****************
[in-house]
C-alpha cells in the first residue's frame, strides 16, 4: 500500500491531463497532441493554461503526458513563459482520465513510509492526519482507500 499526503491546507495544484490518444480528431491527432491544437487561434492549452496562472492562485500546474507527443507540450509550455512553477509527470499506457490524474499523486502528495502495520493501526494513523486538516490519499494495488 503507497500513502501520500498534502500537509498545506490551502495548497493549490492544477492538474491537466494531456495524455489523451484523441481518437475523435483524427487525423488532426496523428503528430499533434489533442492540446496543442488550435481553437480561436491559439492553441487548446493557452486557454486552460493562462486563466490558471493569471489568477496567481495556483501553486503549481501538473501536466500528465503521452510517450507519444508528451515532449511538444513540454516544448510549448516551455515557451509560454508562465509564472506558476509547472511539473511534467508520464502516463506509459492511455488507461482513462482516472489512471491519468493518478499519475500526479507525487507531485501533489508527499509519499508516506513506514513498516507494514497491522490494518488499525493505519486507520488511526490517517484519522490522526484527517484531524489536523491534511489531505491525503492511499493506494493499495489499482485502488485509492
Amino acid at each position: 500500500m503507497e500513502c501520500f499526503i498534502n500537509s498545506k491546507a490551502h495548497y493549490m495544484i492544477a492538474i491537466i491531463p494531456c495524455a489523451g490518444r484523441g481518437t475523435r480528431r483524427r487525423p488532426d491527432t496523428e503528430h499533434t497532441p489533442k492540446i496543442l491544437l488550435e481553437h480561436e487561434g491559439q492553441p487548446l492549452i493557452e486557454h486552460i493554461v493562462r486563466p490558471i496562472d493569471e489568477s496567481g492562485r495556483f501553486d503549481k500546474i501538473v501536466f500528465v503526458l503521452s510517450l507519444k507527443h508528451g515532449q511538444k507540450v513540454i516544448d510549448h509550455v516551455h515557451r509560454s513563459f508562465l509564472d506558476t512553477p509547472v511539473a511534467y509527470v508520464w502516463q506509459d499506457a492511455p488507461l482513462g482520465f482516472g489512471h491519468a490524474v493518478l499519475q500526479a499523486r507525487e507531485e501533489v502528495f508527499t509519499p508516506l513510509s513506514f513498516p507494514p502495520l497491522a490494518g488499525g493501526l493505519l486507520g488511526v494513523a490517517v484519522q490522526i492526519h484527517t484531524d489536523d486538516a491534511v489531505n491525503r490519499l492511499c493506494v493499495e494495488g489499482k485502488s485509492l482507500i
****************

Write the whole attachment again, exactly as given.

[in-house]
C-alpha cells in the first residue's frame, strides 16, 4: 500500500491531463497532441493554461503526458513563459482520465513510509492526519482507500 499526503491546507495544484490518444480528431491527432491544437487561434492549452496562472492562485500546474507527443507540450509550455512553477509527470499506457490524474499523486502528495502495520493501526494513523486538516490519499494495488 503507497500513502501520500498534502500537509498545506490551502495548497493549490492544477492538474491537466494531456495524455489523451484523441481518437475523435483524427487525423488532426496523428503528430499533434489533442492540446496543442488550435481553437480561436491559439492553441487548446493557452486557454486552460493562462486563466490558471493569471489568477496567481495556483501553486503549481501538473501536466500528465503521452510517450507519444508528451515532449511538444513540454516544448510549448516551455515557451509560454508562465509564472506558476509547472511539473511534467508520464502516463506509459492511455488507461482513462482516472489512471491519468493518478499519475500526479507525487507531485501533489508527499509519499508516506513506514513498516507494514497491522490494518488499525493505519486507520488511526490517517484519522490522526484527517484531524489536523491534511489531505491525503492511499493506494493499495489499482485502488485509492
Amino acid at each position: 500500500m503507497e500513502c501520500f499526503i498534502n500537509s498545506k491546507a490551502h495548497y493549490m495544484i492544477a492538474i491537466i491531463p494531456c495524455a489523451g490518444r484523441g481518437t475523435r480528431r483524427r487525423p488532426d491527432t496523428e503528430h499533434t497532441p489533442k492540446i496543442l491544437l488550435e481553437h480561436e487561434g491559439q492553441p487548446l492549452i493557452e486557454h486552460i493554461v493562462r486563466p490558471i496562472d493569471e489568477s496567481g492562485r495556483f501553486d503549481k500546474i501538473v501536466f500528465v503526458l503521452s510517450l507519444k507527443h508528451g515532449q511538444k507540450v513540454i516544448d510549448h509550455v516551455h515557451r509560454s513563459f508562465l509564472d506558476t512553477p509547472v511539473a511534467y509527470v508520464w502516463q506509459d499506457a492511455p488507461l482513462g482520465f482516472g489512471h491519468a490524474v493518478l499519475q500526479a499523486r507525487e507531485e501533489v502528495f508527499t509519499p508516506l513510509s513506514f513498516p507494514p502495520l497491522a490494518g488499525g493501526l493505519l486507520g488511526v494513523a490517517v484519522q490522526i492526519h484527517t484531524d489536523d486538516a491534511v489531505n491525503r490519499l492511499c493506494v493499495e494495488g489499482k485502488s485509492l482507500i